Focus Point - Free Speech 1Commentary by Pete du Pont
April 04, 2001
I'm Pete du Pont with the National Center for Policy Analysis. Today and tomorrow, two takes on free speech.
In 1951, Supreme Court Justice William O. Douglas said Americans sometimes fear free speech and are unwilling to grant it to others. For proof, go to college.
Conservative David Horowitz has been trying to place an ad in college newspapers arguing against reparations for slavery. Most of the papers -- at places like Harvard, Notre Dame, Columbia and Virginia -- refused to run it for political reasons. The paper at Cal Berkeley -- the very font of the free speech movement -- did, then cravenly apologized. At Brown, students stole and destroyed copies of the paper, although the administration, to its credit, backed the editors. At only one other paper I've been able to discover did the editor tell protesters to stick it, arguing that freedom of the press was not something that could bend to winds of leftist intolerance: the University of Wisconsin Badger-Herald and its editor Julie Bosman.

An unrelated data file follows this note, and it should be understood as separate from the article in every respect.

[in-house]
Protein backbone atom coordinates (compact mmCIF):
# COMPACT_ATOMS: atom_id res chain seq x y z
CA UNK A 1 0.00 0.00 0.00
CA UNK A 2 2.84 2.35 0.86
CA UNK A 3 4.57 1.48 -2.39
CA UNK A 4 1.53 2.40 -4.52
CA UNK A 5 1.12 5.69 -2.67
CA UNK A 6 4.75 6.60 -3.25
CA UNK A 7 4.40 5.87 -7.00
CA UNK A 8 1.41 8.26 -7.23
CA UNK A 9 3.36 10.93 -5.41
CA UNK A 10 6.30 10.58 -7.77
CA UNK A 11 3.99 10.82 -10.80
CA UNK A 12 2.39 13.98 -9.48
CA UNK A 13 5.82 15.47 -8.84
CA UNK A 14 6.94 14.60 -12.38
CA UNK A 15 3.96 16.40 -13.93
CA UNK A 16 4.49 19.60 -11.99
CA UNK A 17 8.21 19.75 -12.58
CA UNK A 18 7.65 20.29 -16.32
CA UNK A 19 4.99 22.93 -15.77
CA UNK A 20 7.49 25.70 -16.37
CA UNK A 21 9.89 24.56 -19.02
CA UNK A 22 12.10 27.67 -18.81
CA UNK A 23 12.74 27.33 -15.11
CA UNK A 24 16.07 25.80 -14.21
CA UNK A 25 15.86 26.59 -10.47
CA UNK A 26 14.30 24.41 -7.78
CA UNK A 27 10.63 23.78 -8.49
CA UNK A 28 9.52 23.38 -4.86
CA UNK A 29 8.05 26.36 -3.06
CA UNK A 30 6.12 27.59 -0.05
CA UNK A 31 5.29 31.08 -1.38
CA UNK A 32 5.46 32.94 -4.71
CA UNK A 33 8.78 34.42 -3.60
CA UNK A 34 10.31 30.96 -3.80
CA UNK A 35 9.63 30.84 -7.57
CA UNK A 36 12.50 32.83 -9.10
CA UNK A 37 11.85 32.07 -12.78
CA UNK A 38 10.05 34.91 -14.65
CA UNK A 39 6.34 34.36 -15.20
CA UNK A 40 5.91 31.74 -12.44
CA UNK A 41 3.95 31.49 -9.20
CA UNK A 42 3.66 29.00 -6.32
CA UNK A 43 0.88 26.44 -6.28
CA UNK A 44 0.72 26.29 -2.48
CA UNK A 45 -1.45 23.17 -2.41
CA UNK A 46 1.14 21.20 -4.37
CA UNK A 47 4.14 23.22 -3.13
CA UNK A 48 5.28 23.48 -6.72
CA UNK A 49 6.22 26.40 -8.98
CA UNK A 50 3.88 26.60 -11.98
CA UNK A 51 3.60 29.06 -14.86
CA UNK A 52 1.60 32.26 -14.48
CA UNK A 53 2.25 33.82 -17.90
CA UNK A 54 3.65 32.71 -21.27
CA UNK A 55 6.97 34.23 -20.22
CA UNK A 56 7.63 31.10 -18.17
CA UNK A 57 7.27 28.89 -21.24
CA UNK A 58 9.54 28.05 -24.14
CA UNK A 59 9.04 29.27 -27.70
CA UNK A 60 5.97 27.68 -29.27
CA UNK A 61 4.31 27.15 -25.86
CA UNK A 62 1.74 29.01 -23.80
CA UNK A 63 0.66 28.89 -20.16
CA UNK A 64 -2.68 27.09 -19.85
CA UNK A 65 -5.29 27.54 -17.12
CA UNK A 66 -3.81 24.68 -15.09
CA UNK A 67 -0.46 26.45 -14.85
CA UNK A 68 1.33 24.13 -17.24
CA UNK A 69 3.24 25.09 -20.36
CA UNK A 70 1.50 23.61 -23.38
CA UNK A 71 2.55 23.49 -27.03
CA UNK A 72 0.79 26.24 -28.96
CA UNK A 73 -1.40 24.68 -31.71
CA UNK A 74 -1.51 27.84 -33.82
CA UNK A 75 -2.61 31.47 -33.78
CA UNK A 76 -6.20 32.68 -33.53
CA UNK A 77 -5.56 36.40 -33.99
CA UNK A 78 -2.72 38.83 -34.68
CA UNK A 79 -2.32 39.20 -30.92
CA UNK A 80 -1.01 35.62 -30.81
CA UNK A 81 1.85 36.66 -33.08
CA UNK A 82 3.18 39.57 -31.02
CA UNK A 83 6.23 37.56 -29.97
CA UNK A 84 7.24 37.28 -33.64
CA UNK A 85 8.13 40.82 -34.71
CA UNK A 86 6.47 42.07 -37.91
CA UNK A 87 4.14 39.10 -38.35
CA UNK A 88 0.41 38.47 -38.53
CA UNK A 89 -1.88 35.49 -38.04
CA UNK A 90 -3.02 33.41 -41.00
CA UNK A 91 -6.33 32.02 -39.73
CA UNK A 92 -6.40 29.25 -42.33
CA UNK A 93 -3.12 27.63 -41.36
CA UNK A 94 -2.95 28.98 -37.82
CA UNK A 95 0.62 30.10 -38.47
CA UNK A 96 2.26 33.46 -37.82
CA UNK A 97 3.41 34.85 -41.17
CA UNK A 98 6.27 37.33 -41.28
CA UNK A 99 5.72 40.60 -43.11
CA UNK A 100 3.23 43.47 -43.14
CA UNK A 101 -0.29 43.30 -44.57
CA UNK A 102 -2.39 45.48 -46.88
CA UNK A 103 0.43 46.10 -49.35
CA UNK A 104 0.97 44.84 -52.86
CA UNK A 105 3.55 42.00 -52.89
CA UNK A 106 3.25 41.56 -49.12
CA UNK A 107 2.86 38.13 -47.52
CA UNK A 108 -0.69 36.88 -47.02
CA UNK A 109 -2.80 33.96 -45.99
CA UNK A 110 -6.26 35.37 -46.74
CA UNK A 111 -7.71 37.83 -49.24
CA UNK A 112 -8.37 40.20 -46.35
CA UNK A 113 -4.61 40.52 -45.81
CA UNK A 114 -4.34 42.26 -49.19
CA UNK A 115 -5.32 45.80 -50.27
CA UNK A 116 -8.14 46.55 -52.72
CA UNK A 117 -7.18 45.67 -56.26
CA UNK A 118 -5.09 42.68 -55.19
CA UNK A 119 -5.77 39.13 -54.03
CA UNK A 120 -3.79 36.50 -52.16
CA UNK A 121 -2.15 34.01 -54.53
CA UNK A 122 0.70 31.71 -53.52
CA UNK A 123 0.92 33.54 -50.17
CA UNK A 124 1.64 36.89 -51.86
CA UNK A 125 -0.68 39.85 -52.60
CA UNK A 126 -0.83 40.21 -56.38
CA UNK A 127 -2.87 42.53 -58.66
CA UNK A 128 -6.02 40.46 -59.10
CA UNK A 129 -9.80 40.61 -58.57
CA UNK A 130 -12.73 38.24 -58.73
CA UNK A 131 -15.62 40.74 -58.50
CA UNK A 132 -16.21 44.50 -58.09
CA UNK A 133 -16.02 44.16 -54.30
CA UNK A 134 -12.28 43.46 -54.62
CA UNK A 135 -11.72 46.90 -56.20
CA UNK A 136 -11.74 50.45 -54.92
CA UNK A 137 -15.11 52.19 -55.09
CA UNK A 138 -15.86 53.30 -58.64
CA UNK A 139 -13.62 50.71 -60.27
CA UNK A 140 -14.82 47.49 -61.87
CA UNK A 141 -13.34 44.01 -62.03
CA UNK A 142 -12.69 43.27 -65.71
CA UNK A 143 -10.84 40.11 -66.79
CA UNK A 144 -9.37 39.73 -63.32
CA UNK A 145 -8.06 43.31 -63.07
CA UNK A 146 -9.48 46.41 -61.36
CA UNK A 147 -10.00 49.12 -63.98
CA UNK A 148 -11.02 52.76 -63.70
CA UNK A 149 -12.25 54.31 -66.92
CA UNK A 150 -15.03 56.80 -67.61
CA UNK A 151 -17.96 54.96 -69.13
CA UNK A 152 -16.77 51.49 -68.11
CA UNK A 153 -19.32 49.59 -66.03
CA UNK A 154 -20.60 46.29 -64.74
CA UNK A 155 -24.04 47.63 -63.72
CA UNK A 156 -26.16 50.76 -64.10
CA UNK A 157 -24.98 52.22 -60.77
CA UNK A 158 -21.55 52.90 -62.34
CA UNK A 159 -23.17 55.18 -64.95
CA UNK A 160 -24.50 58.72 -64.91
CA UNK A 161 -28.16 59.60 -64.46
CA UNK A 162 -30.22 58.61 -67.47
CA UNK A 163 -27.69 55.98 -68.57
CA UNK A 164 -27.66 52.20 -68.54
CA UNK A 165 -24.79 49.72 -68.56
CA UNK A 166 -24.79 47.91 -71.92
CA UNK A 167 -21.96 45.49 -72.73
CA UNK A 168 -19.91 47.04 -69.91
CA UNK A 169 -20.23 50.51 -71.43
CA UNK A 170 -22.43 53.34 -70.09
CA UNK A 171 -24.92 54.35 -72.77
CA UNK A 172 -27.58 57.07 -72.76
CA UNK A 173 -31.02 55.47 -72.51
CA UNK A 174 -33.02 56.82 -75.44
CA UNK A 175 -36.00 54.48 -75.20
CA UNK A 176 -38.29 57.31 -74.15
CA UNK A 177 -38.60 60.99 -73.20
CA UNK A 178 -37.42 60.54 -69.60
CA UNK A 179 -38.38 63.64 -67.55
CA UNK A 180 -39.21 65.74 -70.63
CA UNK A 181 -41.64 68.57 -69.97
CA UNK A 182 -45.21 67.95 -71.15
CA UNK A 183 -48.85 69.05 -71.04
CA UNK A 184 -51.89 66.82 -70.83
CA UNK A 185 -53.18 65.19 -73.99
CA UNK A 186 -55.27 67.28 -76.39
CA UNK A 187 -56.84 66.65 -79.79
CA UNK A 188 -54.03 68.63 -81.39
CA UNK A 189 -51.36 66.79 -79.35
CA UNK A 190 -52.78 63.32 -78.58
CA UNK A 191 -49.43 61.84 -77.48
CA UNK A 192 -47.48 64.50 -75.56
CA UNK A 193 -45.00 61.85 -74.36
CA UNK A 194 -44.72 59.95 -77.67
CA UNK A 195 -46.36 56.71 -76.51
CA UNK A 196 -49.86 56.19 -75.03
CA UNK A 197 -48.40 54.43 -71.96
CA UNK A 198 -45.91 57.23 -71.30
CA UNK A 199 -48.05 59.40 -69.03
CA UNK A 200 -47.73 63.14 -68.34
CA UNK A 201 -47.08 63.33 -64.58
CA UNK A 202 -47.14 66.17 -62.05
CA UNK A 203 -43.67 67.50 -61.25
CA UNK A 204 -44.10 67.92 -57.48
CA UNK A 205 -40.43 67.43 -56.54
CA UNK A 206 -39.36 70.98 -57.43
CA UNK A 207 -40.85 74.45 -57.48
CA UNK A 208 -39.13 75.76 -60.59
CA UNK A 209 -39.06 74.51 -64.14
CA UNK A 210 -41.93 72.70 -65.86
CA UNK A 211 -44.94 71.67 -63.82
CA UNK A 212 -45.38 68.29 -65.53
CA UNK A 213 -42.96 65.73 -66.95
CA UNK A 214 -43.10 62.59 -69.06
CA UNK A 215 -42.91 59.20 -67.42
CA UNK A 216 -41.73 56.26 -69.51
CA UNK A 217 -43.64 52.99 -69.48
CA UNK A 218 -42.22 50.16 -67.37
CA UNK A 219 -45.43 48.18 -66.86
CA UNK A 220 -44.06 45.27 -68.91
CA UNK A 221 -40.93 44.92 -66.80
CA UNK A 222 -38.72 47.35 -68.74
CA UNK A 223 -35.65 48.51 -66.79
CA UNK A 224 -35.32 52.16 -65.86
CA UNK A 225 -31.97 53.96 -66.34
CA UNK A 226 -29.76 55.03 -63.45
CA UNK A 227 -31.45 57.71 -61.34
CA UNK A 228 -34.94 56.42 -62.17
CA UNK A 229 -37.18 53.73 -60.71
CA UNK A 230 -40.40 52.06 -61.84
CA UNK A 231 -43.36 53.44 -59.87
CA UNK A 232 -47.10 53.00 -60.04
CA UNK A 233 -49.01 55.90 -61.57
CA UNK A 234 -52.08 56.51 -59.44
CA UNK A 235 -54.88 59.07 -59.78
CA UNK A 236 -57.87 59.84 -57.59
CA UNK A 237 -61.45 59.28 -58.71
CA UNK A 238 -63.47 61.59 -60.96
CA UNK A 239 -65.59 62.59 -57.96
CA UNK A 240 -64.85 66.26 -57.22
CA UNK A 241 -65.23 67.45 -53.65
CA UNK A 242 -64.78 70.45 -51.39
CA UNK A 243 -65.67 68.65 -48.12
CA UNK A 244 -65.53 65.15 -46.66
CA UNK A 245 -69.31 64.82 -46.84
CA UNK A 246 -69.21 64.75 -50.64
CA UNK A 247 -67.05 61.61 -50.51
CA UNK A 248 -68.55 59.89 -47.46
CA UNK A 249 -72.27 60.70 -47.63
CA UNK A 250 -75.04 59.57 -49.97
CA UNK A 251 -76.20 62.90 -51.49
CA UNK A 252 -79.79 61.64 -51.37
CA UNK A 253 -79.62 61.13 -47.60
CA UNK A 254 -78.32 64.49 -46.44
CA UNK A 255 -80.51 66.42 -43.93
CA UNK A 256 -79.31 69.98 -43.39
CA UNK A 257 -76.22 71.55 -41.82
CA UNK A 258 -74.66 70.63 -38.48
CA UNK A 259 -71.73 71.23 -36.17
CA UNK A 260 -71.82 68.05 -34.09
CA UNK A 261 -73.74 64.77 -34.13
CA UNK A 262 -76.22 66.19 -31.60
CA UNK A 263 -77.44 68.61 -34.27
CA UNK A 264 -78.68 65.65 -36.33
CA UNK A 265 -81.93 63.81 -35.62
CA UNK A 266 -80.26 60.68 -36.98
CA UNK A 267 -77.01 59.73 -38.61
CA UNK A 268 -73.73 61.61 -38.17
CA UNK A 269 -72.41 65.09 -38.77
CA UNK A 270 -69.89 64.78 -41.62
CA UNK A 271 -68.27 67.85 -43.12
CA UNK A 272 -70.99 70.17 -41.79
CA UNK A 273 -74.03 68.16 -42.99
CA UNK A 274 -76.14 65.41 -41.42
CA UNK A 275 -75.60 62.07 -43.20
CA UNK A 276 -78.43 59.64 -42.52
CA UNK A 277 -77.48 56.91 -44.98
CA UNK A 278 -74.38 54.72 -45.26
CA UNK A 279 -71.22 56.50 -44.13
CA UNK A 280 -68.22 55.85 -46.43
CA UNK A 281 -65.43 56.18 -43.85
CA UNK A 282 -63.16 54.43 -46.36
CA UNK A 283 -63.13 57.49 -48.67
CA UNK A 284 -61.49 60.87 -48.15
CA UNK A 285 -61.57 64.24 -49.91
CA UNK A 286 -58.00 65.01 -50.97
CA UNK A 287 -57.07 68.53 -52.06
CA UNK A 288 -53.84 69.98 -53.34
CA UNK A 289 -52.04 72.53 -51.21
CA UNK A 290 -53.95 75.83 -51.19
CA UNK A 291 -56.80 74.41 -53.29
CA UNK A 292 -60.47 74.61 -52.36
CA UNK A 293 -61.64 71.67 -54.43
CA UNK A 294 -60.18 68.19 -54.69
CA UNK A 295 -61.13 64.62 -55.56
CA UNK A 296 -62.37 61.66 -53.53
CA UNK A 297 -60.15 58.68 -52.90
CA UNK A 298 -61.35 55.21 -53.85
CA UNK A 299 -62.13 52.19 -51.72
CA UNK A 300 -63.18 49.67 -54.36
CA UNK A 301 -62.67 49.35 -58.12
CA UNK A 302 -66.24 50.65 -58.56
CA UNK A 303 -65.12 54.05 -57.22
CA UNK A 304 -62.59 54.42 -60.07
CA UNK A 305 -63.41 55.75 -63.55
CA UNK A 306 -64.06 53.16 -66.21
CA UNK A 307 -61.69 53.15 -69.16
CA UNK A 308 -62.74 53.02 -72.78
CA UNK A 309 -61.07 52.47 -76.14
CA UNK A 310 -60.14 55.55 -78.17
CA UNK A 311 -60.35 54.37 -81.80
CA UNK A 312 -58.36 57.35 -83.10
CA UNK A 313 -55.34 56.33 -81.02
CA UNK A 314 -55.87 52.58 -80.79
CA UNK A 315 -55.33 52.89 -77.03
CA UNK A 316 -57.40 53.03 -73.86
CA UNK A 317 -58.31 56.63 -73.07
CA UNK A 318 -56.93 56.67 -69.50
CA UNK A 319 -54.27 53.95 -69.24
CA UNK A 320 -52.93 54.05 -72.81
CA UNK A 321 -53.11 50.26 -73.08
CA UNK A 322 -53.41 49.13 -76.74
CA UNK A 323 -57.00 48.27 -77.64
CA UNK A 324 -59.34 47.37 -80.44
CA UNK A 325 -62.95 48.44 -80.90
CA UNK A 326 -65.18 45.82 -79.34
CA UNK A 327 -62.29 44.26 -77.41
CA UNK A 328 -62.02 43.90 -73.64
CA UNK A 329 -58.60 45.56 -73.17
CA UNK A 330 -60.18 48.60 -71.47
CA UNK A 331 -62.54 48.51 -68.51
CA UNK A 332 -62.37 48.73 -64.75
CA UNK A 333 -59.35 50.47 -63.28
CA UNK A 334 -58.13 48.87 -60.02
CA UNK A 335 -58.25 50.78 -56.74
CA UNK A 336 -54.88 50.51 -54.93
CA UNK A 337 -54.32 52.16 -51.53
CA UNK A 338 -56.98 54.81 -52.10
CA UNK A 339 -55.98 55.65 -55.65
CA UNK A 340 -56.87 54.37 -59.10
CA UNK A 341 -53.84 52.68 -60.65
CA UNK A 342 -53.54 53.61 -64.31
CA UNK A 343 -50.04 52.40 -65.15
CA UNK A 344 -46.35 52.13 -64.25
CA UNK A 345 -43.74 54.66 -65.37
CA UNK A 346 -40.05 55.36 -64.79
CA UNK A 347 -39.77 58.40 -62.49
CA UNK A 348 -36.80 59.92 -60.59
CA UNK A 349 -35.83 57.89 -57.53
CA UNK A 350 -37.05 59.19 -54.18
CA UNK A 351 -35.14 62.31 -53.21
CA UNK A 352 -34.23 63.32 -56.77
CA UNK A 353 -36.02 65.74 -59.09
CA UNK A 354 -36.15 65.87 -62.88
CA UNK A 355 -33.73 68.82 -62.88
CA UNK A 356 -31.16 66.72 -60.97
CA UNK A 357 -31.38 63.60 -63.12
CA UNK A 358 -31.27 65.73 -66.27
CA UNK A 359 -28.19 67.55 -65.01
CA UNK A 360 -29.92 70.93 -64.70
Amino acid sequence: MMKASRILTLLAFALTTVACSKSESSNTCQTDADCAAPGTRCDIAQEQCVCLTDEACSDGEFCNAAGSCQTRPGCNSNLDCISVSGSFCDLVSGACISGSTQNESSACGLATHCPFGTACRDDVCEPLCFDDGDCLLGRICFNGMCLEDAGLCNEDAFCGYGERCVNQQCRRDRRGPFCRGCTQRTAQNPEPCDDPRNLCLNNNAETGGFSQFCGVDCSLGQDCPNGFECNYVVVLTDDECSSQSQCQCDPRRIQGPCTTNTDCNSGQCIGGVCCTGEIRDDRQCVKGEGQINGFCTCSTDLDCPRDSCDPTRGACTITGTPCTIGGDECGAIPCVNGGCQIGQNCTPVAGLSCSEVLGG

At most universities, speech is free as long as it's liberal collectivist speech.
Those are my ideas, and at the NCPA we know ideas can change the world. I'm Pete du Pont. Tomorrow, supressing free speech in congress.